Tuesday, August 30, 2011


How fast is your computer? Having now received my new computer, I find that this question is very hard to answer. There is no universal measure for speed of computers, you can only measure the time it takes the computer to do a specific task. So I've been running benchmark programs like 3DMark and find that my new computer has a score of just under 24,000, compared to 14,500 for the old one. I can also measure the frames per second of games, for example World of Tanks at highest graphics settings going up from 60 fps to 100 fps. But practically these measures of speed don't mean much. If World of Tanks didn't have a small display for frames per second, you wouldn't even be able to notice the difference between 60 and 100.

So what I am left with is a computer which FEELS a lot faster. This is mainly due to the solid state hard drive on which the operating system and the programs are stored. That results in much less time passing between me clicking on an icon and the computer doing what I asked him to. There is less wait for the computer to boot up and shut down, for starting programs, and for loading screens in games. That makes the new computer much nicer to work with, but it would be hard to put a number on this gain in speed and comfort.

A similar issue exists when measuring internet speed. Ask somebody how fast his internet is, and he'll probably give you a number expresses in MBit per second. I have a 20 MBit/s VDSL internet connection. 20 MBit/s ends up being up to 2 Mbyte per second of download speed, so this speed measure is relevant the day I want for example to download my digital copy of Star Wars: The Old Republic, which will presumably be several gigabyte large. If the EA servers are able to send out data at that speed, being able to download 7 gigabyte per hour will be a big help. But for actually *playing* SWTOR the 20 MBit/s speed is irrelevant. For online games it is far more important how fast your "ping" is in milliseconds, because that determines how long you have to wait between you clicking and something appropriate happening. If you play on a server on a different continent, you might end up with half a second of ping, making your character react much slower than everybody else. It is hard to not stand in the fire if your ping is that high. Fortunately a lot of European servers for different games are situated in the area between Paris and the Netherlands, and I have 30 ms ping in many online games.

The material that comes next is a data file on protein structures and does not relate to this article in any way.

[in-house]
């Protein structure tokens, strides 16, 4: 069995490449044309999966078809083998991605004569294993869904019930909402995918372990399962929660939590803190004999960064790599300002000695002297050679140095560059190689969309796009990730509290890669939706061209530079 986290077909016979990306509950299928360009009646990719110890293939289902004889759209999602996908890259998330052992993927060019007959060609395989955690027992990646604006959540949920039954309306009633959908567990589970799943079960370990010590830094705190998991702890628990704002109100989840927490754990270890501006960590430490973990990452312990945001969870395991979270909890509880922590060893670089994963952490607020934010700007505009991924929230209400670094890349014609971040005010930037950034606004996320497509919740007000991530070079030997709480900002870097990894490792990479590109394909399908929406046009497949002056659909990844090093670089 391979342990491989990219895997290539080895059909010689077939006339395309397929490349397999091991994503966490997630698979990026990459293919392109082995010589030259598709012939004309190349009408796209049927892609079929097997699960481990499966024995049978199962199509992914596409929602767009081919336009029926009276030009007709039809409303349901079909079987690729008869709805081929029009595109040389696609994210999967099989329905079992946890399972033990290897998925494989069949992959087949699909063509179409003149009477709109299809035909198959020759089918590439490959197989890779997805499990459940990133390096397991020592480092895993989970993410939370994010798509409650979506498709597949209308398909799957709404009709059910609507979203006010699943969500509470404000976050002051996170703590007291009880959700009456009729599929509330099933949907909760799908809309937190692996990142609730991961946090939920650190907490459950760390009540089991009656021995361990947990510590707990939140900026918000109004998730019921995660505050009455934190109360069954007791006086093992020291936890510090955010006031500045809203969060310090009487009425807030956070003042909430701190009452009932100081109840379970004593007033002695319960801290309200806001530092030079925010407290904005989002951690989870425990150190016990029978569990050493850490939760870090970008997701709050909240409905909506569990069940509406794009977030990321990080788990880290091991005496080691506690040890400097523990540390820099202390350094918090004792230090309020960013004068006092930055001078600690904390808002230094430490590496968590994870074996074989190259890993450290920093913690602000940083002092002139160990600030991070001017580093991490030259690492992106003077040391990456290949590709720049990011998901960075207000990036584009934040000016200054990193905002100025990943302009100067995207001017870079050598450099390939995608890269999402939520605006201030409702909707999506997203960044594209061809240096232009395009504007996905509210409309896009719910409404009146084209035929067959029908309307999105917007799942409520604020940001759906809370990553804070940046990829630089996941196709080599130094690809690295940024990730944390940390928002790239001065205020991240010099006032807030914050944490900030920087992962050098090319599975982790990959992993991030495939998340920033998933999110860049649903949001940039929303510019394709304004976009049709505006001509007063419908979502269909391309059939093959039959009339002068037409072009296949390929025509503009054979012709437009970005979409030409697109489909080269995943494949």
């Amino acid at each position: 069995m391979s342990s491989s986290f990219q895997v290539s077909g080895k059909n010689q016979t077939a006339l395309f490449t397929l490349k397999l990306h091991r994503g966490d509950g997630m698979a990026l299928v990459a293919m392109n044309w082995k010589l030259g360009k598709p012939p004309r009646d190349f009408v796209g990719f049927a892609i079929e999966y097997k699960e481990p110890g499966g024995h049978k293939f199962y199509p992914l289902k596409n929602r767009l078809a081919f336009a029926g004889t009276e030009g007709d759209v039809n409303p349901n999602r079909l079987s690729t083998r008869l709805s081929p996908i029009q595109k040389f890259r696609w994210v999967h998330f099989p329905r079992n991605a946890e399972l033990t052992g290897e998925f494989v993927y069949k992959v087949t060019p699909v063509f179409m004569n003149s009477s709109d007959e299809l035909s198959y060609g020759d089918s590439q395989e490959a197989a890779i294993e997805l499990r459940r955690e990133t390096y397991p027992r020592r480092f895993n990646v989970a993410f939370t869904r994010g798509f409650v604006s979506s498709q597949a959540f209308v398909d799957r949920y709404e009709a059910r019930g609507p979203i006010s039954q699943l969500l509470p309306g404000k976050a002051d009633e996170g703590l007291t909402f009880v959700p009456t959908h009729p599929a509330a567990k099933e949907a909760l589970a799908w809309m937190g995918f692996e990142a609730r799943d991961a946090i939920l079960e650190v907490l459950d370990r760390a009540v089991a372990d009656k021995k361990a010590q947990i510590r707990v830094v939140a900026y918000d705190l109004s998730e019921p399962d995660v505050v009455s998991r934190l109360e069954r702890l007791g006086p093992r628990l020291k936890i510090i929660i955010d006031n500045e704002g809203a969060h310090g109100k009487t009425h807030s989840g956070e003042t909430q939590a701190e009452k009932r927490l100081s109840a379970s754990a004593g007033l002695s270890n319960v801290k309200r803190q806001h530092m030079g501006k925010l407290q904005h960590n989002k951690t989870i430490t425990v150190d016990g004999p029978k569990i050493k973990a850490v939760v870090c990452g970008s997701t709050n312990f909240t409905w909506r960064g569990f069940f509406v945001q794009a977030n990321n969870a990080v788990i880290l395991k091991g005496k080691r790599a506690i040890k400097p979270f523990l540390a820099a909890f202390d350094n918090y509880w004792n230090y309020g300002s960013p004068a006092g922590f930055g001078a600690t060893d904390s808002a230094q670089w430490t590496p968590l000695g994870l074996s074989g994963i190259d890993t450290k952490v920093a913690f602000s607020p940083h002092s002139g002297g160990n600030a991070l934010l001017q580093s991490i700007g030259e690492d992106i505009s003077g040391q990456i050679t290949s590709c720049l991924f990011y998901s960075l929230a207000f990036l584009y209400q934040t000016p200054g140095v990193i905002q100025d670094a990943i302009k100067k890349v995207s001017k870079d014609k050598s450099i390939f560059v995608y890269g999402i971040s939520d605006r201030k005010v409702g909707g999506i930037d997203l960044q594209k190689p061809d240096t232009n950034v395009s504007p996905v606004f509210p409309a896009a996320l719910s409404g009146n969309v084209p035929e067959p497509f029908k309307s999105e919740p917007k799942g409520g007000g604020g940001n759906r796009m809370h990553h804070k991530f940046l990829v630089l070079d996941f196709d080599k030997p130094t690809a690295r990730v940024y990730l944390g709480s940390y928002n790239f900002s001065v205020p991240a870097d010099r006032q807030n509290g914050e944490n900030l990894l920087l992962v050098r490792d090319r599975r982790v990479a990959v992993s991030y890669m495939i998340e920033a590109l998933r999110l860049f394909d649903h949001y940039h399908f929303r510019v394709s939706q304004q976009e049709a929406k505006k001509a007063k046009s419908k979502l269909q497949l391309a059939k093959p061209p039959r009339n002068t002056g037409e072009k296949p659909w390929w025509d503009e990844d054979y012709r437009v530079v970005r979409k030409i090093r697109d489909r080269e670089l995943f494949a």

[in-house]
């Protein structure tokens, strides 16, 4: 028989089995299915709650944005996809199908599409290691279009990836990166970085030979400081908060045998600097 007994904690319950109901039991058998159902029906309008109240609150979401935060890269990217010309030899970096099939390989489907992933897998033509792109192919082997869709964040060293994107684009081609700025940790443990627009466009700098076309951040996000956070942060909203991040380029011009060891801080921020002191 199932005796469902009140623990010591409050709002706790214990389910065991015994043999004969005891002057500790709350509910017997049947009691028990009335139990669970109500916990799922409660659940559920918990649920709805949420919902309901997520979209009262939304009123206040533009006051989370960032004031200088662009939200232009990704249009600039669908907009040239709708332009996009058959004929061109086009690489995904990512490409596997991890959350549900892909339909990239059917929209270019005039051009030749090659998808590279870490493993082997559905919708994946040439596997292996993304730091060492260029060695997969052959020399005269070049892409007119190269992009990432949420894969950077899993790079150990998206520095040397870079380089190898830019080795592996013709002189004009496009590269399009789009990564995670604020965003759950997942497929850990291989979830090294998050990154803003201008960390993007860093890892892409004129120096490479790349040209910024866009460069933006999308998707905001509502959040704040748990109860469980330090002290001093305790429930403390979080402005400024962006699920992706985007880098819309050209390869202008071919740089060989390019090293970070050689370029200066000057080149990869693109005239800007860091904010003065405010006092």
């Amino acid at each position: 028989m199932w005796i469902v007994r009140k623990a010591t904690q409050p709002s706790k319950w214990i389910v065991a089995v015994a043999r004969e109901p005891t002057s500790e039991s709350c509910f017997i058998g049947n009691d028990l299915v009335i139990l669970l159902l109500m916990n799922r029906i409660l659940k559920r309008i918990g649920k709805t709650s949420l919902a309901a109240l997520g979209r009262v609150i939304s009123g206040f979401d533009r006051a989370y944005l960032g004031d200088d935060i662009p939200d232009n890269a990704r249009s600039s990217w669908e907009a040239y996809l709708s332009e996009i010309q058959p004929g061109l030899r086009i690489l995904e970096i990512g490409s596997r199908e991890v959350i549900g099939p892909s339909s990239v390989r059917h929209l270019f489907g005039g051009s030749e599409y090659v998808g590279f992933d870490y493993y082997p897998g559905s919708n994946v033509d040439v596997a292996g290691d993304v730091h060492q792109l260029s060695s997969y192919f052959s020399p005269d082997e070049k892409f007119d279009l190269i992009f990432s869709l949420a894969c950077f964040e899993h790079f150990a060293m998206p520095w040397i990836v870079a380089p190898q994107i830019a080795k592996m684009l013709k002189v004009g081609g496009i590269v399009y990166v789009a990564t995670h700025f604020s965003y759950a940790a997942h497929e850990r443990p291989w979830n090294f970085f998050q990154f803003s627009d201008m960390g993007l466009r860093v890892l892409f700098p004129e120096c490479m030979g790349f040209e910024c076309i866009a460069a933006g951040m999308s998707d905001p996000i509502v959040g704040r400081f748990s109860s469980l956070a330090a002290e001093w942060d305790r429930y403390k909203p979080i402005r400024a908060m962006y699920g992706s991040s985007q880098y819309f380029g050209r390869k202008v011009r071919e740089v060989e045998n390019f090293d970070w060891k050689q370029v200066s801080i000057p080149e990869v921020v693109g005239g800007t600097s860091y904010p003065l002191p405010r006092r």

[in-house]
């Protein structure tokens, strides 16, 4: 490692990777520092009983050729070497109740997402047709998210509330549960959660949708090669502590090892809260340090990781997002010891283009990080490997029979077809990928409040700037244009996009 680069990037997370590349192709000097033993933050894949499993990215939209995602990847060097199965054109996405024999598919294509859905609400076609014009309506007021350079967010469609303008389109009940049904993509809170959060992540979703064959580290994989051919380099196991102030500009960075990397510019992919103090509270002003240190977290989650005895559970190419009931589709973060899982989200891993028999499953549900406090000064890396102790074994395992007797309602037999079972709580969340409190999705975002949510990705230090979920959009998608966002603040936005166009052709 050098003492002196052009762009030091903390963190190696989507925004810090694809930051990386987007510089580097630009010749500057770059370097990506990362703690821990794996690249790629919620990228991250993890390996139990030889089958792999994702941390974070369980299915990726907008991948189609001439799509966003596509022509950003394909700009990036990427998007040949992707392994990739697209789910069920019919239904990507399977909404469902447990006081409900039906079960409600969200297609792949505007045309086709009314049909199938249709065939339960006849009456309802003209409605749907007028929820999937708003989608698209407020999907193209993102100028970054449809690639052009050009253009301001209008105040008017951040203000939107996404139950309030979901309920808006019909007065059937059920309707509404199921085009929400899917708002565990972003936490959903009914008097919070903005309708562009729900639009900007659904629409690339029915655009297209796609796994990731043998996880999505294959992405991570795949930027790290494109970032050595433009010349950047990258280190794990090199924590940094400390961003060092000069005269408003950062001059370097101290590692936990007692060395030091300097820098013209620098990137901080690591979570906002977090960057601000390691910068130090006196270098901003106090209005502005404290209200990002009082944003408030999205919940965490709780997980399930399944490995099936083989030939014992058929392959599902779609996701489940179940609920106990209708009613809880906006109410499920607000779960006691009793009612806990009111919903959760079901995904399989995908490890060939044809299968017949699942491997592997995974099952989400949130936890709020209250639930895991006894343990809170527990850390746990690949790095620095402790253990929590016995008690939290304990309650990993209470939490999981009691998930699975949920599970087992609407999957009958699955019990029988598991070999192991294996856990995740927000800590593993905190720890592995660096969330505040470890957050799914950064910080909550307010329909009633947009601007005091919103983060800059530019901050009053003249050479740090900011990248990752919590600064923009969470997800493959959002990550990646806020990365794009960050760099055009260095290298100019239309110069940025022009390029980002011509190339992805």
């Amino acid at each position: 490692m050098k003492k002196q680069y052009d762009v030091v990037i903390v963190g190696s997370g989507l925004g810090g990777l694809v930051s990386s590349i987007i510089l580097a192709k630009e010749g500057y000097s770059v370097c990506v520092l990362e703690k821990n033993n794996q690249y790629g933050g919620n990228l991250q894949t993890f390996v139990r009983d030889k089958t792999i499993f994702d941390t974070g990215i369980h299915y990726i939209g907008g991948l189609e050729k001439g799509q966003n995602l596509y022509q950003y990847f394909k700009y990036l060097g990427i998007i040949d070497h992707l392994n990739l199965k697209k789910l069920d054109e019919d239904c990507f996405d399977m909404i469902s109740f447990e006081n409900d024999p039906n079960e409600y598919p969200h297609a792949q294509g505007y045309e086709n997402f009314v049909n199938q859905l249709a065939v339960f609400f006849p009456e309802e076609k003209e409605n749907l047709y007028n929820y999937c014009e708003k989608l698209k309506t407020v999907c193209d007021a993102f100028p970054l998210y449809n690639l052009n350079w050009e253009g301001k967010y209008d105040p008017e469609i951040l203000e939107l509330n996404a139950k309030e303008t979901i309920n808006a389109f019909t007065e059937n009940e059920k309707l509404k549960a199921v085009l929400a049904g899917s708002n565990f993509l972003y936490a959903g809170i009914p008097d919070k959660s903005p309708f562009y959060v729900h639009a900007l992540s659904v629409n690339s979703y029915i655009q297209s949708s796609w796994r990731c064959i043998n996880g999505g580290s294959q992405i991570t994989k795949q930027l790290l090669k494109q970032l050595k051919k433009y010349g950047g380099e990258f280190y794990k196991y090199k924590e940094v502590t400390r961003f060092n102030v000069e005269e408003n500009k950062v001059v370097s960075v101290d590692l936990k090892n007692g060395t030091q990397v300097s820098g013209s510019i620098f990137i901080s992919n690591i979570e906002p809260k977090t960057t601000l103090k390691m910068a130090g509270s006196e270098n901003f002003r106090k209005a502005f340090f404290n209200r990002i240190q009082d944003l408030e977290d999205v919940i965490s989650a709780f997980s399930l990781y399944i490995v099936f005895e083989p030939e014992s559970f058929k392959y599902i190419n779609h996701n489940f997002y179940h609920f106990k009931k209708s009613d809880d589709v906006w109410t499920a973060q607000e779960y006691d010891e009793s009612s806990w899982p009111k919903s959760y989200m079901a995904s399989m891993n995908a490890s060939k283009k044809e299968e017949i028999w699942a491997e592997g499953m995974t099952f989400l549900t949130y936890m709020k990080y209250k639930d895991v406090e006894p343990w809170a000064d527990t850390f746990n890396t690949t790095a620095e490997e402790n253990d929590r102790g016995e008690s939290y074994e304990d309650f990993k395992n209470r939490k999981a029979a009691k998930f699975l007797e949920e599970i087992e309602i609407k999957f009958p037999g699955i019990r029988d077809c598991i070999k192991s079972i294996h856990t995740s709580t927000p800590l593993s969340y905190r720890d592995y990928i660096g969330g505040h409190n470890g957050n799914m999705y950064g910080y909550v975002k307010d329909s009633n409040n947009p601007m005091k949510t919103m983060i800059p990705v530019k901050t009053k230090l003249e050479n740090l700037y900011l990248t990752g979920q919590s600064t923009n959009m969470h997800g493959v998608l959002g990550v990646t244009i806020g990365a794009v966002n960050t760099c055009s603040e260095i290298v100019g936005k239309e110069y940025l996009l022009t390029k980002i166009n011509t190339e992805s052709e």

So, I have a really fast computer and a fast internet connection. Now I just need to decide what to use them for. I haven't even installed World of Warcraft on the new computer, only World of Tanks and Steam. And I don't really have any plans for MMORPGs before SWTOR. I just hope I can get into the beta soon. Apparently I'm not alone here, I see a lot of discussion of SWTOR, Guild Wars 2, and Diablo 3 in the blogosphere, and very little discussion of games that you can actually already play. Well, I have a large collection of games I bought in various Steam sales and haven't tried yet, maybe this is the opportunity to play them.

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